My beautiful daughter, Jessica, and I share many common traits, most of which are “common” among American Christians. Our fondness for Hitler documentaries might be the exception. My son, Trey, and I are also alike in many ways, but a few of our commonalities are not so accepted by some.
Mainly movies (we’re huge Tarantino fans, but also enjoy thrillers, action movies and the occasional horror flick) and music. Regarding the latter, we’re both lovers of hard rock and heavy metal in an eclectic variety of genres.
I think I shared this before in one blog or another, but when I was 16, my best friend, Tommy, and I found ourselves in a real “us against them” scenario. It was a Wednesday night church service, and the Pastor was teaching on “avoiding the appearance of evil” (1 Thessalonians 5:22). One thing led to another, and before we knew it he was preaching against the “evils” of Christian rock music. Tommy and I finally began to speak up, and the whole church turned on us.
In other words, they were mistaking their own personal taste and convictions for God’s “final word” on the subject.
See, the thing is, many thoughts and actions are blatantly sinful, as laid out in the Bible. Many OTHER things, however, are worked out between each individual and God Himself. The second chapter of Philippians tells us to “Be energetic in (our) life of salvation, reverent and sensitive before God (The Message).”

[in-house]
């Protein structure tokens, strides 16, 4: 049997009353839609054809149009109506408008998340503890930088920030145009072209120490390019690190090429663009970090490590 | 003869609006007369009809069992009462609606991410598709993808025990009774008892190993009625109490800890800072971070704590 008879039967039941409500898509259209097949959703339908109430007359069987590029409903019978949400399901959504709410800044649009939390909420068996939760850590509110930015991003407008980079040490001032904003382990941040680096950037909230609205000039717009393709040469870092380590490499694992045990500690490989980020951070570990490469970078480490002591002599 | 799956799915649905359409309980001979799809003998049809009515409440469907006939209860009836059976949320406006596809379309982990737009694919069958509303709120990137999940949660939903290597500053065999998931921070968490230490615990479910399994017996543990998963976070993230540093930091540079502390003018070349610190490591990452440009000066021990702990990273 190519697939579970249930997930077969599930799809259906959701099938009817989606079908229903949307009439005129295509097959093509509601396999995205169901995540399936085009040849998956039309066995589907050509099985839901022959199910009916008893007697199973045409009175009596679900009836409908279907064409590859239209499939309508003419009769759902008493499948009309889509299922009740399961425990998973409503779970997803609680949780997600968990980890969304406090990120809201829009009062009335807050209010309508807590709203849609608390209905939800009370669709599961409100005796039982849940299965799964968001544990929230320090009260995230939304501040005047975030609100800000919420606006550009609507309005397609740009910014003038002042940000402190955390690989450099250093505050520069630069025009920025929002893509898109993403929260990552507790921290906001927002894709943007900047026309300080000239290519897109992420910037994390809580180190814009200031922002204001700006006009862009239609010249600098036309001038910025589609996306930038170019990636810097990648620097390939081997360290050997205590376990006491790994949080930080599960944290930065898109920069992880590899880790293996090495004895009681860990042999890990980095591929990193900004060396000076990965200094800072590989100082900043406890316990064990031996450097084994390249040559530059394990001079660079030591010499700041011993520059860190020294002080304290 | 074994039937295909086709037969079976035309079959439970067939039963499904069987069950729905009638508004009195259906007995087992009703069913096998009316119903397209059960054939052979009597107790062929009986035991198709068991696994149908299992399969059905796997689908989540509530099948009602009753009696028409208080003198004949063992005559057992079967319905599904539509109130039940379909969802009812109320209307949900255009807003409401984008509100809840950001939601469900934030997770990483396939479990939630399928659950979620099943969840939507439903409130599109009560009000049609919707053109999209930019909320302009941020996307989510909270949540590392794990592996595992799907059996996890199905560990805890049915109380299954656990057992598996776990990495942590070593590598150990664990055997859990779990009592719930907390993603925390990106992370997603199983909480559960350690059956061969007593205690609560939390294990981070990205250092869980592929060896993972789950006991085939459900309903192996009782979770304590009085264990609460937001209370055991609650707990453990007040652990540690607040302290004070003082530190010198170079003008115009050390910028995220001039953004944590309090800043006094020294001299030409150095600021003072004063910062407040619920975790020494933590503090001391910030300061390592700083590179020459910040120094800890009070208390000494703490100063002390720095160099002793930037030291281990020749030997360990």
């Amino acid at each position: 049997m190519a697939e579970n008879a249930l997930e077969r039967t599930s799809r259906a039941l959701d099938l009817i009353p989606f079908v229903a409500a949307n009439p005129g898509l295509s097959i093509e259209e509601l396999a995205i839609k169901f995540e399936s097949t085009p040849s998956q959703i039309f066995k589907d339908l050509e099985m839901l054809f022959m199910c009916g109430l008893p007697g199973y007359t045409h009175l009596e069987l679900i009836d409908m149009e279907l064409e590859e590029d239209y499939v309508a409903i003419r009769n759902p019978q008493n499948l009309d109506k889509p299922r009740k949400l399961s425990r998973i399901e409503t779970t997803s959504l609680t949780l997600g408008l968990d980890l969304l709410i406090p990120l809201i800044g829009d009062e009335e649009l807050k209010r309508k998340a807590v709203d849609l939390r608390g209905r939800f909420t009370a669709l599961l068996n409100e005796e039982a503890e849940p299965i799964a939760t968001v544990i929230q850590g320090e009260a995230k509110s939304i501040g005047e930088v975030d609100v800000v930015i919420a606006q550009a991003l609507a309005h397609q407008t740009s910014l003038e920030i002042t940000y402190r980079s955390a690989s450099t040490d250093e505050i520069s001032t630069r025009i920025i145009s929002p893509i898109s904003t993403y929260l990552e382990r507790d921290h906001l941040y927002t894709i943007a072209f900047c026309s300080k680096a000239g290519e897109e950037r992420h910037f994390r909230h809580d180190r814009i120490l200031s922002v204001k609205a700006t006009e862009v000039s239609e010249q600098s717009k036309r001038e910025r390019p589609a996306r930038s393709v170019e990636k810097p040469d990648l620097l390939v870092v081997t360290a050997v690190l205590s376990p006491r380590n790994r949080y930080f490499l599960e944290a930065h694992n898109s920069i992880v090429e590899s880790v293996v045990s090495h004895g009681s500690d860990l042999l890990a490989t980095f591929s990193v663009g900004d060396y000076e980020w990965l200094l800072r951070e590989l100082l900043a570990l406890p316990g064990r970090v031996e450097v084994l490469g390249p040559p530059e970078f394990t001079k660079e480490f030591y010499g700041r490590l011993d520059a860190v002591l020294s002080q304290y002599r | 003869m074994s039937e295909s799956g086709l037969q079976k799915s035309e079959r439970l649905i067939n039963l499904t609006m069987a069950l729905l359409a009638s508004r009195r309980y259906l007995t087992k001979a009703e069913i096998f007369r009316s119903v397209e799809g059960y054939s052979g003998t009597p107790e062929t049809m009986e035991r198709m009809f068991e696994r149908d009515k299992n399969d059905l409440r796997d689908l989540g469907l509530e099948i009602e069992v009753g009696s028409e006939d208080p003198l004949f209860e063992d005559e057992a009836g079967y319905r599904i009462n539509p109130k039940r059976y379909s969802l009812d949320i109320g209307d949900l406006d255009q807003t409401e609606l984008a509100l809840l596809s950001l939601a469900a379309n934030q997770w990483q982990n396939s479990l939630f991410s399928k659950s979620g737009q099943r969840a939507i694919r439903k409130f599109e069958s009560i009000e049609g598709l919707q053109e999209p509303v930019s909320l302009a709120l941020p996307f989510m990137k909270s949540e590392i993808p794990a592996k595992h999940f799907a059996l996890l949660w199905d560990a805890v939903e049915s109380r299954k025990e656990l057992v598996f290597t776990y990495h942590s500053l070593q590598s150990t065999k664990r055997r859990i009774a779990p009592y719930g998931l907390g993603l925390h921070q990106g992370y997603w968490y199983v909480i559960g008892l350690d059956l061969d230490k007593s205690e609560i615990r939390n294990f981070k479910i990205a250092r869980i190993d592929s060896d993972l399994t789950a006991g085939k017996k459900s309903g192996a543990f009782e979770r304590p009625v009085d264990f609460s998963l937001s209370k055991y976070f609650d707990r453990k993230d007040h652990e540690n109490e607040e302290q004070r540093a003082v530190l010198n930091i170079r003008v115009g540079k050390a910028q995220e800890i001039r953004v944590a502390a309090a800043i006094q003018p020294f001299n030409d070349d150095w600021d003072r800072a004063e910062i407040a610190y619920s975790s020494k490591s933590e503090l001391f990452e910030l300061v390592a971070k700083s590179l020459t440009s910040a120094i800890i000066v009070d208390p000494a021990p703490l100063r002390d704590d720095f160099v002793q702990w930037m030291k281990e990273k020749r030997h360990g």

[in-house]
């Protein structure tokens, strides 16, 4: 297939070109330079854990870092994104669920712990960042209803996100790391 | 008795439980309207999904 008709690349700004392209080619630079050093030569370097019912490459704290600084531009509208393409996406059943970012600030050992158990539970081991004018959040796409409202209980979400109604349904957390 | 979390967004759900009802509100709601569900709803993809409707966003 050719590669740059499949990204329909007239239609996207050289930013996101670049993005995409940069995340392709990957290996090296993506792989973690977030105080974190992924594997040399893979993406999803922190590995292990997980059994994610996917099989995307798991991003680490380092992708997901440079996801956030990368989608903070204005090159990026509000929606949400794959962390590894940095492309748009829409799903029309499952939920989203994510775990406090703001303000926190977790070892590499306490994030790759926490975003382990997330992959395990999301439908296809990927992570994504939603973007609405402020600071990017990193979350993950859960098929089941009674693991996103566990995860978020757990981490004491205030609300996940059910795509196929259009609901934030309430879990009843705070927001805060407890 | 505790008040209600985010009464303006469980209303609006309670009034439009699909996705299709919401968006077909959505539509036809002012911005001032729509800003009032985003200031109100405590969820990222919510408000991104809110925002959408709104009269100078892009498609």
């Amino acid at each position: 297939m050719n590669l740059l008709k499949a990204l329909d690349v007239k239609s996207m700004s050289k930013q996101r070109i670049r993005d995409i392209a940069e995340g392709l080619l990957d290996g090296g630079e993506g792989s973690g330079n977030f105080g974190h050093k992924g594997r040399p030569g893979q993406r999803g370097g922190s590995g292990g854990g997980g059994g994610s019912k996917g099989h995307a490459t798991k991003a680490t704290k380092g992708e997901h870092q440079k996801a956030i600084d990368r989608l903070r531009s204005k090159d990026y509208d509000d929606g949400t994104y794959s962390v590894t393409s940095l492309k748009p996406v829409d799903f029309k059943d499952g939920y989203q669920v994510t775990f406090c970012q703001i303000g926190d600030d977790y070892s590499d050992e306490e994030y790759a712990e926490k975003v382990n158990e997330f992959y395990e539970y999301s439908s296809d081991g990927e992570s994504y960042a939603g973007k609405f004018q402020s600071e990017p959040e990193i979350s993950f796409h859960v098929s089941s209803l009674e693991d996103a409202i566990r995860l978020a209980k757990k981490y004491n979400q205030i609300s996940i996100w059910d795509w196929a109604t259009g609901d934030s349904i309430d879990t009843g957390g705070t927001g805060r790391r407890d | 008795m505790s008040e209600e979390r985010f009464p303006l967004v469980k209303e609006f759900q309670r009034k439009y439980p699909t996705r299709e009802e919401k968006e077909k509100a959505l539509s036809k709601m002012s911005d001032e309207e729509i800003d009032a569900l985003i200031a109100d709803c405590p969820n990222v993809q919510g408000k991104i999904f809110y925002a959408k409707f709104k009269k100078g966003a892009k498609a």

I’ve been a Christian since I was five years old, and while not claiming to know it all, there are certain things I feel comfortable with doing, and certain things I don’t. As long as I’m being reverent and sensitive before God, He will give me a personal answer on the subjects, hobbies and entertainment styles which would prove to be harmful for me.
I might watch a certain TV show you don’t feel comfortable watching. You might read books by an author I just don’t feel like I should be reading. While we are supposed to point out to Christian family members if they are blatantly sinning (Matthew 18:15), this does NOT give us the right to preach our personal convictions and tastes.
If you don’t feel comfortable watching “Silence of the Lambs.” I’ll respect that, and not put the movie on when you and I are hangin’ out. This doesn’t give you the right to preach at me about how “wrong” and “evil” the movie is.
I’m not trying to be hateful here; I’m merely addressing a topic which is a bit of a sore spot for some.
Before I go any further, no friends or family members have done this to me lately. Today’s blog is not in response to a social media rant. Uncle Billy didn’t rag on me about my music or movies. This is not geared toward anyone in particular, I merely felt like the Holy Spirit wanted me to write about this today.
In 2019, the Christian heavy metal band Stryper released an album called “God Damn Evil.” In case you don’t travel in the same circles Trey and I do, the album title stirred up a lot of controversy. Stryper said they were merely referring to the day when the Lord will permanently triumph over evil. While we also look forward to that day with great anticipation, neither of us were comfortable with the actual title.